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FWS details ESA listing for bat




The U.S. Fish and Wildlife Service has taken an unusual step in its pursuit to add the northern long-eared bat to the endangered species list.

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The U.S. Fish and Wildlife Service has taken an unusual step in its pursuit to add the northern long-eared bat to the endangered species list.

It's a bat that can be found in Ellis County, although there's little known about its habits.

It's also a bat devastated by white-nose syndrome, so the federal wildlife agency conducted three online information sessions this week to discuss its plight possibly adding it to the endangered species list.

In some locations, white-nose syndrome has killed 99 percent of the NLEB population since the disease was first discovered in 2006. White-nose syndrome is the primary threat facing northern long-eared bats. The agency also is considering threats posed by wind turbines and logging.

While FWS has proposed putting the bat on the list of endangered species, it could go on as either threatened or endangered -- the most serious category, considered to be in imminent danger of becoming extinct.

FWS doesn't know how many bats have been killed by the disease, observers taking part in Wednesday's joint telephone-online conference were told.

"We don't have population data for the range wide population of the northern long-eared bat, or the other bats affected by white nose," said Jeremy Coleman, the national white-nose syndrome coordinator for the federal agency. "Prior to arrival of white nose, these species were considered common and there were no efforts to make a count."

Despite the devastating toll the disease has taken, a listing decision has been a long time coming.

First petitioned to be added to the endangered species list in January 2010, the agency now has had three comment periods.

The latest 60-day comment period was announced in June and will close Aug. 29.

"We are taking this action based on substantial disagreement regarding the sufficiency or accuracy of the available data relevant to our determination regarding the proposed listing, making it necessary to solicit additional information by reopening the comment period for 60 days," the agency announced when reopening the comment period.

During Wednesday's conference, speakers were unclear exactly what the disagreements entail, other than how computer models suggest white-nose syndrome will affect the species, especially in areas where the disease hasn't been found.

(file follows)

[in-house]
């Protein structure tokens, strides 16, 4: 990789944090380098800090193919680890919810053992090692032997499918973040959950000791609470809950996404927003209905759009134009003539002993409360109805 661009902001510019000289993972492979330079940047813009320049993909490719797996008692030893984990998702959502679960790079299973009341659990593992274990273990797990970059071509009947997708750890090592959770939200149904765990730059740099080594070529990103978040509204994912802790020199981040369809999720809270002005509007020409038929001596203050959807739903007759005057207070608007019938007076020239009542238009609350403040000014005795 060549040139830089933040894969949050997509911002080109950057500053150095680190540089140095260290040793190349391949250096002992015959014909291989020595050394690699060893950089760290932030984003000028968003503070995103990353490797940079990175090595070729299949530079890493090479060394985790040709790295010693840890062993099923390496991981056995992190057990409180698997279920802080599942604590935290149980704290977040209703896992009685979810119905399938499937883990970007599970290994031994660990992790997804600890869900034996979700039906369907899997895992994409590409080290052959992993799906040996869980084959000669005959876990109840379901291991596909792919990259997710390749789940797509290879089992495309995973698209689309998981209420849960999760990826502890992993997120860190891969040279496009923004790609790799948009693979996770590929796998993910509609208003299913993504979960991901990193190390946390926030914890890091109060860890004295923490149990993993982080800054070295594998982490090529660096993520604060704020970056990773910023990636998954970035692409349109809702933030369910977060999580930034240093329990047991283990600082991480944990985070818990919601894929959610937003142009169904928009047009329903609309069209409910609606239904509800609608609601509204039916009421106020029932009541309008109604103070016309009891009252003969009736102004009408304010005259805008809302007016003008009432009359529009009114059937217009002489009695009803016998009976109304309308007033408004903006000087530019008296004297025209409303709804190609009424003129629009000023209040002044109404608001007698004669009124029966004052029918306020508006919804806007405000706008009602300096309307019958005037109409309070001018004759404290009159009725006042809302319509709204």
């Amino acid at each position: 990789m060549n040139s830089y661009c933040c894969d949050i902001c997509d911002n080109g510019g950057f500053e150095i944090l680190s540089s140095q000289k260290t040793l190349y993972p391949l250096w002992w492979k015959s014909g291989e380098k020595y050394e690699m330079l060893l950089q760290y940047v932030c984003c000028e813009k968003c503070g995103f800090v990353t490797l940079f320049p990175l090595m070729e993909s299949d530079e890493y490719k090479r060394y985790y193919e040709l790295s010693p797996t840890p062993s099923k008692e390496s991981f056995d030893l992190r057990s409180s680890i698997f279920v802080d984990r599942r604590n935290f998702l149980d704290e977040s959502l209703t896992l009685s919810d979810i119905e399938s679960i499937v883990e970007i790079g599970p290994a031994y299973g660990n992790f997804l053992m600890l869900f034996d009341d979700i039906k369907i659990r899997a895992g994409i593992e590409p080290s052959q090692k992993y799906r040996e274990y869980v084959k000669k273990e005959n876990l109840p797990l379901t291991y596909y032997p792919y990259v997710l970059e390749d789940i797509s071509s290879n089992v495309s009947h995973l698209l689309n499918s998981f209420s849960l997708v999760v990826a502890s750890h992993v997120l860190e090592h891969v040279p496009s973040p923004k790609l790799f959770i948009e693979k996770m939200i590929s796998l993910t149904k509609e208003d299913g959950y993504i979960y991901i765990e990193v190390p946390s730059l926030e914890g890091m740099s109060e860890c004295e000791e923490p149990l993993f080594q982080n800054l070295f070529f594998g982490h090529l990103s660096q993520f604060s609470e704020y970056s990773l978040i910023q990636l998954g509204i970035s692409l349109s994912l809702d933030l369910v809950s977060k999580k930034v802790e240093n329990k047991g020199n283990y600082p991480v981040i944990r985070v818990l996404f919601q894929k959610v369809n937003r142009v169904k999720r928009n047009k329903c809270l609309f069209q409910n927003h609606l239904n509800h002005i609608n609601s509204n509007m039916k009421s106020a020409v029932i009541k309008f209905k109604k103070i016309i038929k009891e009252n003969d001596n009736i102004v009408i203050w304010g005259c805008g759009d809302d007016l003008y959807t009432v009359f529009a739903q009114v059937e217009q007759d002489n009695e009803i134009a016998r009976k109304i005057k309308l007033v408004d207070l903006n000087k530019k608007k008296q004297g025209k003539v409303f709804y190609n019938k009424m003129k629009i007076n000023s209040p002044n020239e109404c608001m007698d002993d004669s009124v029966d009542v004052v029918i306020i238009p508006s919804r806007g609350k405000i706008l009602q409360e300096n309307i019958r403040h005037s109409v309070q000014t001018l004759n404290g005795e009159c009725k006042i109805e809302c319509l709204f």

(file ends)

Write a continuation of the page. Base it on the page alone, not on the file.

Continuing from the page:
Kansas still is listed as among the disease-free states, although it has been found in several locations in Missouri, including one site adjacent to the Kansas border.

A reported sighting near Woodward, Okla., now has been discounted after retesting.

Arkansas, Michigan and Wisconsin reported their first confirmed cases of white-nose syndrome among affected cave-hibernating bats this past winter, increasing the total number of affected states to 25, according to the U.S. Geological Survey.

While WNS isn't in Kansas, there's little known about the habits of northern long-eared bats in the state.

The effect of white-nose syndrome and the lack of information about the species prompted Curtis Schmidt to petition the Kansas Department of Wildlife, Parks and Tourism to list it as a species in need of conservation.

That idea didn't sail through the state wildlife agency's threatened and endangered species task force, but Schmidt, collections manager at Sternberg Museum of Natural History, and Fort Hays State University wildlife biologist Elmer Finck have applied for a grant to study the bats.

"Long thought to be a migrant, this species has been found to reproduce in the state," Schmidt wrote in his petition to list the bat. "There is recent evidence for maternity colonies in central Kansas. I have personally captured pregnant females in Ellis County."

Previously known populations in northeast Kansas are believed to no longer exist.

The bats are known to hibernate in caves and deep crevices, but there are few caves in the area.

"In Kansas, we know very little about this species," Schmidt wrote, "especially what they do in winter."

He thinks they might hibernate in rock crevices along the Saline River.

Without any additional delays, FWS plans to make a decision by April 2.